|Buxton, NC to Leland, NC|
|Date: June 5, 2014 tb|
Today was a Ferry day.
There is a free ferry that runs between Cape Hatteras and Ocracoke Island. I left the motel at 8:16 and arrived at the ferry terminal at 8:44. There were no tie-downs for a motorcycle, so the ferry master asked me to stand on the deck with the bike. The ferry ride seemed uneventful, UNTIL, wave splashes began coming over the side of the guardrail wall. Of course this happened right where the bike and I were. I got doused, and I scrambled to get a large plastic bag over my gear. I got sopping wet but got my luggage protected. Then, the wind changed and all was fine again.
I got to Ocracoke Island at 10:04 AM and started riding the 14 miles to the town of Ocracoke where the second ferry terminal is located. The road had been recently covered with tar and gravel so I was riding cautiously and not close to any other vehicle. The weather was very windy, with substantial gusts coming left-to-right from the ocean.
Remote Ocracoke Island was not permanently settled until 1750, being a pirate haven at times before then. It was a favorite anchorage of Edward Teach, better known as the pirate Blackbeard, until he was killed in November 1718. Today the entire island is owned by the Park Service, except for a small village. Tiny Ocracoke was once extremely isolated, allowing for the development of a unique dialect. A characteristic phrase is "high tide," pronounced somewhat like "hoi toid", and locals are referred to as high tiders or hoi toiders. With the influx of tourists, the brogue is fading.
After securing a reservation for the 1:00 PM ferry to Cedar Island, I went to the Pony Island Restaurant for breakfast. Then I drove to the Ocracoke lighthouse (see below). The next ferry started loading at 1:02 PM, and we left shortly after that. There were only 17 vehicles on the boat, about half capacity. Once we got out into calm water I worked on yesterday's web page. This ferry trip was MUCH less exciting, and I was able to dry out from the earlier dousing experience.
Riding time: 12 hours 32 minutes
Today = 174 miles, plus Ferry Ride of 37 miles,
Total = 730 miles
Average Miles/Gallon for trip: 39.8
Average Price/Gallon for day: $4.06 (Premium Grade)
Gas Used to Date: $70.37
|8:44 - Arrived at the Ferry Terminal and got into the queue. Ferries leave every half hour during the summer and there were more than enough cars waiting to fill the 9am boat. Fortunately, I was on a motorcycle and they got me on with no hassles. Finally, a tangible benefit for riding a bike.|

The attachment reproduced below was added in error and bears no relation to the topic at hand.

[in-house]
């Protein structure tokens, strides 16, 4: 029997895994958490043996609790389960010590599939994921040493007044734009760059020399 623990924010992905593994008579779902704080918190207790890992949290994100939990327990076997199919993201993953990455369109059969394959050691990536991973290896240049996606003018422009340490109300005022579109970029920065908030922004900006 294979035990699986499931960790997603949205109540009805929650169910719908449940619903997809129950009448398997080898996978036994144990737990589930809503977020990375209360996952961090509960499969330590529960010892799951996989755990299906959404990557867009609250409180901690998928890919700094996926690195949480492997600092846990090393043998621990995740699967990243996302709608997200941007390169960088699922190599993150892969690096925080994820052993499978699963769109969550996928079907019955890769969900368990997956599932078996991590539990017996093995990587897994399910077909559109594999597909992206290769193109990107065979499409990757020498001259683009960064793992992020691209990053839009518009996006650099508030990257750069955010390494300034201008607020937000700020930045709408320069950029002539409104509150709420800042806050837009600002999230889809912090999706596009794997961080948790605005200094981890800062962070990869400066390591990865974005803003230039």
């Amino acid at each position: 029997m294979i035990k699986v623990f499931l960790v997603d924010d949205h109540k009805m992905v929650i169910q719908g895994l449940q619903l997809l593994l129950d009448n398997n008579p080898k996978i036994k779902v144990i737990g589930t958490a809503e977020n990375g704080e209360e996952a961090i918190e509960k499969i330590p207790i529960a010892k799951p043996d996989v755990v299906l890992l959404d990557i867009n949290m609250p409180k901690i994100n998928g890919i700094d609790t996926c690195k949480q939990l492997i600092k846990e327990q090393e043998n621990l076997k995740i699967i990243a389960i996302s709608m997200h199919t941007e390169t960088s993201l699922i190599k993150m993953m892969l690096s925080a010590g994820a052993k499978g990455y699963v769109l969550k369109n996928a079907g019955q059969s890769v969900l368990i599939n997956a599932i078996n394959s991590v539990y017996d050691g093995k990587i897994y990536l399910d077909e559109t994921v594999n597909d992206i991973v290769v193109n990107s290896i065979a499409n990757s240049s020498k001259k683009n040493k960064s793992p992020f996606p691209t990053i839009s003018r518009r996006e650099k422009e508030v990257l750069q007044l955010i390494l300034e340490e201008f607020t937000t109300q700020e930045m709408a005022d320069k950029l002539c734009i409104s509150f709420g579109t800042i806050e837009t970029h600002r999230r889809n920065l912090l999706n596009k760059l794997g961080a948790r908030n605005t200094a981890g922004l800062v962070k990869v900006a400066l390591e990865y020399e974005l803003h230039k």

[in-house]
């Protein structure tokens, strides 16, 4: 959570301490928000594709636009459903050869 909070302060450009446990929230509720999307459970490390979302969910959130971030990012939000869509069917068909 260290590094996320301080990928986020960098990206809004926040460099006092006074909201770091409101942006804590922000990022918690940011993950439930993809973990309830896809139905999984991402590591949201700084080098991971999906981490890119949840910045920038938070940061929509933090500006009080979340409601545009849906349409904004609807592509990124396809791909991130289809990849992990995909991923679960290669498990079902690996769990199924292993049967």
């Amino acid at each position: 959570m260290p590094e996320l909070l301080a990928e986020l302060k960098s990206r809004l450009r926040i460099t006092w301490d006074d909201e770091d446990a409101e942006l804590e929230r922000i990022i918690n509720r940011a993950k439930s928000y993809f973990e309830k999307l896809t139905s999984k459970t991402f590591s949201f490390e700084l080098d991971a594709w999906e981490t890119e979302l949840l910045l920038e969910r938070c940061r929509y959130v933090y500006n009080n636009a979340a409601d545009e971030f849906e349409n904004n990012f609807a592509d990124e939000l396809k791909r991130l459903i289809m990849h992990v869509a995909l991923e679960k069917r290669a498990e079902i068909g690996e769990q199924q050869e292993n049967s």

|9:02 - Off we go leaving Hatteras toward Ocracoke Island.
||There were many gulls catching a free ride in the air currents above the ferry, including this handsome Laughing Gull in summer/breeding colors.
|9:26 AM - Top speed for the ferry.
||9:46 AM - A sister ship making the return transit.
|It was built in 1823, and stands 75 ft tall. There's a boardwalk to it, but climbing is generally prohibited.
|Leaving Ocracoke on the Ferry to Cedar Island
My ride, nicely tucked in the center of the boat.
Arrived at Cedar Island at 3:23 PM
About 5:30 PM - The horizon looks bleak. I stop to get out my rain gear and cover my baggage in a plastic bag. This photo was taken as I looked toward Jacksonville, NC where I had to bypass Camp Legune Marine Base. I spend the next 1-1/2 hours riding in traffic, very heavy rain and lightning. Finally at around 7 pm I got past the storm and stopped at a McDonalds for coffee and to remove the rain gear.
The gear works fairly well at keeping me warm at speed, but there are a few areas which really resist staying dry. For example, my lower legs and around my neck. All in all, it was tolerable but tiring running at 100% awareness for the duration. Fortunately, other drivers were well behaved. I suspect that even the cell phone & texting drivers were needing a little extra attention to driving in the storm.
At 8:14 PM I stopped for gas in Leland, NC. While fueling, I saw a Holiday Inn Express next door. I called home to consult with Mission Control, and we decided that it would be prudent to quit for the day and dry out.